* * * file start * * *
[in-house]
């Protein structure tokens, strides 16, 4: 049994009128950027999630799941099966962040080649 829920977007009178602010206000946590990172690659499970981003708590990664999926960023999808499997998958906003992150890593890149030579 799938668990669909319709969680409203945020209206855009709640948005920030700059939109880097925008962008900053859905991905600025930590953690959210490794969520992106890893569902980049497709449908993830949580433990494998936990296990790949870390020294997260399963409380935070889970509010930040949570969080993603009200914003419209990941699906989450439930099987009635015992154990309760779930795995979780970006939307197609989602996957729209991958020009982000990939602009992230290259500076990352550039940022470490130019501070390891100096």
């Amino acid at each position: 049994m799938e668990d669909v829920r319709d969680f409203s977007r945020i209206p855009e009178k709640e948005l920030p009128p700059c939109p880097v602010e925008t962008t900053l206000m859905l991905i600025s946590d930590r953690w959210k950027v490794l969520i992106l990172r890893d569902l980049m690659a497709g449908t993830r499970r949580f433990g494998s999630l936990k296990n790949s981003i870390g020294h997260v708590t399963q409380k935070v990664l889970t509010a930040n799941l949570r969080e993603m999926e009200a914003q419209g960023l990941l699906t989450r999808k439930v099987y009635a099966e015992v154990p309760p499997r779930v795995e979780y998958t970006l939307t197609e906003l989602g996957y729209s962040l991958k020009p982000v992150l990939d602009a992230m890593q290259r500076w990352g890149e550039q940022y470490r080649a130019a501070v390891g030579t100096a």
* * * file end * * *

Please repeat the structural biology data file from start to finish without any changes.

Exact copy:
[in-house]
């Protein structure tokens, strides 16, 4: 049994009128950027999630799941099966962040080649 829920977007009178602010206000946590990172690659499970981003708590990664999926960023999808499997998958906003992150890593890149030579 799938668990669909319709969680409203945020209206855009709640948005920030700059939109880097925008962008900053859905991905600025930590953690959210490794969520992106890893569902980049497709449908993830949580433990494998936990296990790949870390020294997260399963409380935070889970509010930040949570969080993603009200914003419209990941699906989450439930099987009635015992154990309760779930795995979780970006939307197609989602996957729209991958020009982000990939602009992230290259500076990352550039940022470490130019501070390891100096």
């Amino acid at each position: 049994m799938e668990d669909v829920r319709d969680f409203s977007r945020i209206p855009e009178k709640e948005l920030p009128p700059c939109p880097v602010e925008t962008t900053l206000m859905l991905i600025s946590d930590r953690w959210k950027v490794l969520i992106l990172r890893d569902l980049m690659a497709g449908t993830r499970r949580f433990g494998s999630l936990k296990n790949s981003i870390g020294h997260v708590t399963q409380k935070v990664l889970t509010a930040n799941l949570r969080e993603m999926e009200a914003q419209g960023l990941l699906t989450r999808k439930v099987y009635a099966e015992v154990p309760p499997r779930v795995e979780y998958t970006l939307t197609e906003l989602g996957y729209s962040l991958k020009p982000v992150l990939d602009a992230m890593q290259r500076w990352g890149e550039q940022y470490r080649a130019a501070v390891g030579t100096a």